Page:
Update in Betty Neumar case

CHARLOTTE, N.C. – Florida police should reopen an investigation into the suspicious death of the third husband of a Georgia grandmother who has left a trail of five dead husbands in five states, the man's family said today.


"We have a lot of questions that need to be answered," Vicki Lynn Saunders told The Associated Press about the death of her father, Nelos Richard Sills, who was in the Navy. "We want answers."

The Monroe County, Fla., Sheriff's Office closed the case in November, saying it was too old and the investigation would cost too much to continue.

Mr. Sills' death was ruled a suicide in 1965, when he was married to Betty Neumar. Florida investigators reopened the investigation in June after Mrs. Neumar's arrest in North Carolina in the 1986 death of her fourth husband, Harold Gentry.

Since her arrest, police have also begun to re-examine the deaths of her first child – Gary Flynn, whose 1985 death in Ohio was ruled a suicide – and three of her other husbands, though she faces no charges in those cases. Authorities recently closed their re-examination of the death of Mrs. Neumar’s fifth husband, John Neumar, of Augusta, saying they have no evidence she was involved.

In the North Carolina case, Mrs. Neumar, 76, is charged with three counts of solicitation to commit first-degree murder. Authorities say she tried to hire three different people to kill Mr. Gentry in the six weeks before his bullet-riddled body was found in his rural North Carolina home. A trial date is pending.

Her attorney, Charles Parnell, did not return messages left today seeking comment. She was released nearly three months ago after posting a $300,000 bond.

Ms. Saunders said she didn't know anything about the Florida investigation into her father's death until she was contacted recently by the AP. Documents obtained by the AP in the past year have revealed new details about Mrs. Neumar's life and new questions about Mr. Sills' death.

She said her mother left Mr. Sills in 1959. They had four children, and she didn't know much about her father's death.

"My father was a good man," she said. "He was a veteran. He served this country. We should know whether this was a murder or a suicide. We deserve to know that much."

Her sister, Kathleen Mason, also wants to know what happened.

"We grew up all these years thinking it was a suicide. I know this won't bring him back, but the family has the right to know what happened. And if it was murder, the person responsible should be prosecuted," she said.

Investigator Patricia Dally of the Monroe County, Fla., Sheriff's Office said today her department would consider reopening the case.

"We have a lot of cold cases that are inactive that we've reopened because of family members. And we've had cases that were closed but family members have called and wanted us to take another look and we've opened them up again. We're open to those options. It may not change the outcome but we're open to look at the case," she said.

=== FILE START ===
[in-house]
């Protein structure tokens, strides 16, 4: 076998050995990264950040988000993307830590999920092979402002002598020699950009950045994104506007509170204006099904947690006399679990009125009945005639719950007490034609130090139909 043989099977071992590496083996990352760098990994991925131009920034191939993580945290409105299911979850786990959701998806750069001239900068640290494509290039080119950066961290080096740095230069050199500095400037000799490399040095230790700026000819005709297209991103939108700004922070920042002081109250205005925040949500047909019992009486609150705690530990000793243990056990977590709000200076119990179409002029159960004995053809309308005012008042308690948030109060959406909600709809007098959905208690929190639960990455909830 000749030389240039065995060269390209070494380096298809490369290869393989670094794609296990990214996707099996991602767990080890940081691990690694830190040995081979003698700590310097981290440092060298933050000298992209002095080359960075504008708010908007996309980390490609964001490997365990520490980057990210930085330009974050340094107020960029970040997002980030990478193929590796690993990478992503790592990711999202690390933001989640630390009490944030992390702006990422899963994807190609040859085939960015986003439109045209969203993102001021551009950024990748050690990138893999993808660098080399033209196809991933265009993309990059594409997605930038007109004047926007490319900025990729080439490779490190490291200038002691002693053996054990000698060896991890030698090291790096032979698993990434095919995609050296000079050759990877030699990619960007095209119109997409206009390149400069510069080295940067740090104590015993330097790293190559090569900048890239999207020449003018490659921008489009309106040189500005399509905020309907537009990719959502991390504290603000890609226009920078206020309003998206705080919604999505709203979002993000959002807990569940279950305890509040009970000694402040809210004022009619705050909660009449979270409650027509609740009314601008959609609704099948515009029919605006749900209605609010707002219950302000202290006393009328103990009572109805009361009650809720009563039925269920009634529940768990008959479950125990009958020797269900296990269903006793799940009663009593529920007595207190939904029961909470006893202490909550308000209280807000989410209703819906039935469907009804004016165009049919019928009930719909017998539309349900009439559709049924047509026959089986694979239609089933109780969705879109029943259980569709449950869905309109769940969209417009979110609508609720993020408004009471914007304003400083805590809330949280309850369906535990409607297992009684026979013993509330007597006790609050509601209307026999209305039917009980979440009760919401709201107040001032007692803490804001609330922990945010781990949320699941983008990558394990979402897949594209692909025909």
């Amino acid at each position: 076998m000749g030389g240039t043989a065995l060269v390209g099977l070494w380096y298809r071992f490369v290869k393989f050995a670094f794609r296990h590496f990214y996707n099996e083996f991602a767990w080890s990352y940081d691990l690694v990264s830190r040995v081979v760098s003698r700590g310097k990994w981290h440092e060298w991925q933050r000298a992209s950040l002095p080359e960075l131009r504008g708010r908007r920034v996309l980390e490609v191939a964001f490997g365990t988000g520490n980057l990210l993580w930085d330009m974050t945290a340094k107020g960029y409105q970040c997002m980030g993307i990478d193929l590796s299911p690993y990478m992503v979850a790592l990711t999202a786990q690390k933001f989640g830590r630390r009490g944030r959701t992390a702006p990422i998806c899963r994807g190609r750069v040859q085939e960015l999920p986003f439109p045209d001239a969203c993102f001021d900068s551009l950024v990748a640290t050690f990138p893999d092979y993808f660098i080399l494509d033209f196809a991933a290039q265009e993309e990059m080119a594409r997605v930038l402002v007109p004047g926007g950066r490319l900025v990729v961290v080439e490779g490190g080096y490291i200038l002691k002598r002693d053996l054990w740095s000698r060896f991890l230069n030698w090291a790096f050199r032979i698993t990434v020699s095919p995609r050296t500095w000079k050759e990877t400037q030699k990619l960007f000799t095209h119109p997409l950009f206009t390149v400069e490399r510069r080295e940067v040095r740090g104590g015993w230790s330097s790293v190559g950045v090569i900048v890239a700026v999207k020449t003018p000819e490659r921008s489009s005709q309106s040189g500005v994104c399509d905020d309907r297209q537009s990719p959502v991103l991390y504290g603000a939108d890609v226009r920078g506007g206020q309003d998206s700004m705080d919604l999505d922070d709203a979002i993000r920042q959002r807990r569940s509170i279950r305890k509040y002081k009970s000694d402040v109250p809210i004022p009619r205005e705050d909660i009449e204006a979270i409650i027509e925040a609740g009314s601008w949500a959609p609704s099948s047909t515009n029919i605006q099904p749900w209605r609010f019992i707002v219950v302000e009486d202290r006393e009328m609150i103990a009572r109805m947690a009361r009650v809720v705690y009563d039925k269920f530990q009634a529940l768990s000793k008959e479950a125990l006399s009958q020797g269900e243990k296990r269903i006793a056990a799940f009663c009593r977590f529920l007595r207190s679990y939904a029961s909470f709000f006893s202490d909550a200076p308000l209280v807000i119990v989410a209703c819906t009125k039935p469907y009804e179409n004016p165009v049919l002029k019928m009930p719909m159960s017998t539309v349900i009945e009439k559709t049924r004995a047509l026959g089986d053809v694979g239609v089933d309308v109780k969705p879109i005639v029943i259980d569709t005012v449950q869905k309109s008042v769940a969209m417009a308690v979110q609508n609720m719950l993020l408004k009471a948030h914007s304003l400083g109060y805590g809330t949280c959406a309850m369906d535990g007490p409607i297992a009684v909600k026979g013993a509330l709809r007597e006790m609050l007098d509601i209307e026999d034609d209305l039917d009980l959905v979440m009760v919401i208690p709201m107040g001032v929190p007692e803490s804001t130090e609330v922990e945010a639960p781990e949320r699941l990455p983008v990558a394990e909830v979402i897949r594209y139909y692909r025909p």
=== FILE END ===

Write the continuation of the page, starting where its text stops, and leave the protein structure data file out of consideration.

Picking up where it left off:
Mrs. Neumar was working as a beautician in Jacksonville, Fla., in the mid-1960s when she met Mr. Sills.

On July 15, 1965, police found Mr. Sills' body in the bedroom of the couple's mobile home in Big Coppitt, Fla. Mrs. Neumar told police they were alone, arguing, when he pulled out a gun and shot himself.

When Monroe County investigators couldn't find records of the original case, they contacted the Naval Criminal Investigative Service.

The NCIS documents revealed that Mr. Sills may have been shot twice – not once as Mrs. Neumar told police. One bullet from the .22-caliber pistol pierced his heart, while a second may have sliced his liver.

According to a Monroe County Sheriff's Office investigative report, the medical examiner said that without an autopsy, he would be unable determine if Mr. Sills had been shot once or twice. No autopsy was performed when Mr. Sills died. And without knowing the number of gunshot wounds, there's no way to know if Mr. Sills' death was a suicide or homicide, according to the report.

Investigators planned to exhume Mr. Sills' body from an Ocala, Fla., cemetery for an autopsy. Then they discovered that a statute of limitations applied to the case, the records said.

Investigator Dally said that in premeditated murder – or first-degree murder – there was no statute of limitations. But Florida law sets a time limit on cases involving other categories of homicide, including involuntary manslaughter. And in Mr. Sills' case, she said, time had run out so they closed the case.

Even if they did exhume the body, which is expensive, they might need other evidence or testimony from witnesses to prove that any slaying was premeditated, legal experts have said.

Ms. Saunders asked how would Florida police know if it was premeditated without a complete investigation.

"Knowing what they know now, you would think the police would want to find out."

Ms. Saunders also recalled visiting Mrs. Neumar as a teenager to see if she had any of her father's personal items – photos, letters – anything that would help her remember her dad. She spent an hour talking to Mrs. Neumar, who was then named Betty Gentry. But every time she broached the subject of her father's death, Mrs. Neumar changed the conversation. After an hour, she said she left with a few photos and never talked to Mrs. Neumar again.



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